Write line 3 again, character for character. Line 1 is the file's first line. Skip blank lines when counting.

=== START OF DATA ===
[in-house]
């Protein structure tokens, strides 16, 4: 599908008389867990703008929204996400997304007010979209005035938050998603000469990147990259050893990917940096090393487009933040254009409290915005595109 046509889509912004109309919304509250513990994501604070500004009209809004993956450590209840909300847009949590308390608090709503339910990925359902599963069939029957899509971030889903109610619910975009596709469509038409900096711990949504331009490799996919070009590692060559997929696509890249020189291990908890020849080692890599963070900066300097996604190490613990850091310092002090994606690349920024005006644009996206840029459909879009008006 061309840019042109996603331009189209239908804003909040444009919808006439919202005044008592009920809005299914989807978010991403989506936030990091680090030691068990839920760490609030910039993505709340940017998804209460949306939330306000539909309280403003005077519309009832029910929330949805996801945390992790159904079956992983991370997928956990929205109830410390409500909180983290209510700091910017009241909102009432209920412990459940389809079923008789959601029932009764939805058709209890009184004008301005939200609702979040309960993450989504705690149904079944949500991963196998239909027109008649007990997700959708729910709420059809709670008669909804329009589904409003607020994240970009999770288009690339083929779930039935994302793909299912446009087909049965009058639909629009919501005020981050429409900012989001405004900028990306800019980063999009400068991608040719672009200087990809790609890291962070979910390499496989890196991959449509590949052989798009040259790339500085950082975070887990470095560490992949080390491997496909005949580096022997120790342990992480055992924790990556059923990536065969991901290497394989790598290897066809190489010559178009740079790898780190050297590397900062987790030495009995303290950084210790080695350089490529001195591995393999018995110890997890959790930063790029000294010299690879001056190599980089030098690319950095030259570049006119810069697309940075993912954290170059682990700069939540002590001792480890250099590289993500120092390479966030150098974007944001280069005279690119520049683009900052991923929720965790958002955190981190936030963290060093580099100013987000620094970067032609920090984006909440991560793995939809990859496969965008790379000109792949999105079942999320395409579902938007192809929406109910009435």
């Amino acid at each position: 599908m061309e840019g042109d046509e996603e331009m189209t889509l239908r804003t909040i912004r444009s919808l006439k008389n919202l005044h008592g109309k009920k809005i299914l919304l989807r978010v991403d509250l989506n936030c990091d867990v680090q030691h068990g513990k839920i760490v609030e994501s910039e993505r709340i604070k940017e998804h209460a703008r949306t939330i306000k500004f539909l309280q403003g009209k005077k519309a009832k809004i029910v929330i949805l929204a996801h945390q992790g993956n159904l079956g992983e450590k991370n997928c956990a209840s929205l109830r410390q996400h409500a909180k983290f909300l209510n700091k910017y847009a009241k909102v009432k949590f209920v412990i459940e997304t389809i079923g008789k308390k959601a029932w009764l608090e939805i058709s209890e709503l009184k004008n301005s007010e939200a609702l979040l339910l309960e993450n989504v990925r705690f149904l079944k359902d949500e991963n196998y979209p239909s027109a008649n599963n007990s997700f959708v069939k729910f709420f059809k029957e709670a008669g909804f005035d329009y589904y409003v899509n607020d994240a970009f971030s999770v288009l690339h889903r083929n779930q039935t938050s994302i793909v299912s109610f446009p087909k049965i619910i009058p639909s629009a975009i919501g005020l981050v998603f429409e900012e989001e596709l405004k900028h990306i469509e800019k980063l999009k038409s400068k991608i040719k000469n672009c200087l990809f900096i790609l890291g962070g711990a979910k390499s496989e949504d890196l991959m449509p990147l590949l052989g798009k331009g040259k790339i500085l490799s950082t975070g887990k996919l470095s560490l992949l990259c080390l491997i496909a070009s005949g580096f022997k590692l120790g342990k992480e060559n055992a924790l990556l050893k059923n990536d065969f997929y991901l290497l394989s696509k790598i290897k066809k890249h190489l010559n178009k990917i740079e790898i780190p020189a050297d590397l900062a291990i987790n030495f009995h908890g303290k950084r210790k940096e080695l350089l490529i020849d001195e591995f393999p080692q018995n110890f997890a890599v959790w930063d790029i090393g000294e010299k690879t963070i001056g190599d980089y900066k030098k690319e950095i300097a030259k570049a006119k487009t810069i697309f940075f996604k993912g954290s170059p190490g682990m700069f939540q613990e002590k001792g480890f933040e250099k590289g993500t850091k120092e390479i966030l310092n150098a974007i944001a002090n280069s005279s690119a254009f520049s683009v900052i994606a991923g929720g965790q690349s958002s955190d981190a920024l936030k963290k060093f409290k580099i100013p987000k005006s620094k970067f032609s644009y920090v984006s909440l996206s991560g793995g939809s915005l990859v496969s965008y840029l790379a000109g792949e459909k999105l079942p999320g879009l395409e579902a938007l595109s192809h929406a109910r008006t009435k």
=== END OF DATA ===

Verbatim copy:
């Amino acid at each position: 599908m061309e840019g042109d046509e996603e331009m189209t889509l239908r804003t909040i912004r444009s919808l006439k008389n919202l005044h008592g109309k009920k809005i299914l919304l989807r978010v991403d509250l989506n936030c990091d867990v680090q030691h068990g513990k839920i760490v609030e994501s910039e993505r709340i604070k940017e998804h209460a703008r949306t939330i306000k500004f539909l309280q403003g009209k005077k519309a009832k809004i029910v929330i949805l929204a996801h945390q992790g993956n159904l079956g992983e450590k991370n997928c956990a209840s929205l109830r410390q996400h409500a909180k983290f909300l209510n700091k910017y847009a009241k909102v009432k949590f209920v412990i459940e997304t389809i079923g008789k308390k959601a029932w009764l608090e939805i058709s209890e709503l009184k004008n301005s007010e939200a609702l979040l339910l309960e993450n989504v990925r705690f149904l079944k359902d949500e991963n196998y979209p239909s027109a008649n599963n007990s997700f959708v069939k729910f709420f059809k029957e709670a008669g909804f005035d329009y589904y409003v899509n607020d994240a970009f971030s999770v288009l690339h889903r083929n779930q039935t938050s994302i793909v299912s109610f446009p087909k049965i619910i009058p639909s629009a975009i919501g005020l981050v998603f429409e900012e989001e596709l405004k900028h990306i469509e800019k980063l999009k038409s400068k991608i040719k000469n672009c200087l990809f900096i790609l890291g962070g711990a979910k390499s496989e949504d890196l991959m449509p990147l590949l052989g798009k331009g040259k790339i500085l490799s950082t975070g887990k996919l470095s560490l992949l990259c080390l491997i496909a070009s005949g580096f022997k590692l120790g342990k992480e060559n055992a924790l990556l050893k059923n990536d065969f997929y991901l290497l394989s696509k790598i290897k066809k890249h190489l010559n178009k990917i740079e790898i780190p020189a050297d590397l900062a291990i987790n030495f009995h908890g303290k950084r210790k940096e080695l350089l490529i020849d001195e591995f393999p080692q018995n110890f997890a890599v959790w930063d790029i090393g000294e010299k690879t963070i001056g190599d980089y900066k030098k690319e950095i300097a030259k570049a006119k487009t810069i697309f940075f996604k993912g954290s170059p190490g682990m700069f939540q613990e002590k001792g480890f933040e250099k590289g993500t850091k120092e390479i966030l310092n150098a974007i944001a002090n280069s005279s690119a254009f520049s683009v900052i994606a991923g929720g965790q690349s958002s955190d981190a920024l936030k963290k060093f409290k580099i100013p987000k005006s620094k970067f032609s644009y920090v984006s909440l996206s991560g793995g939809s915005l990859v496969s965008y840029l790379a000109g792949e459909k999105l079942p999320g879009l395409e579902a938007l595109s192809h929406a109910r008006t009435k």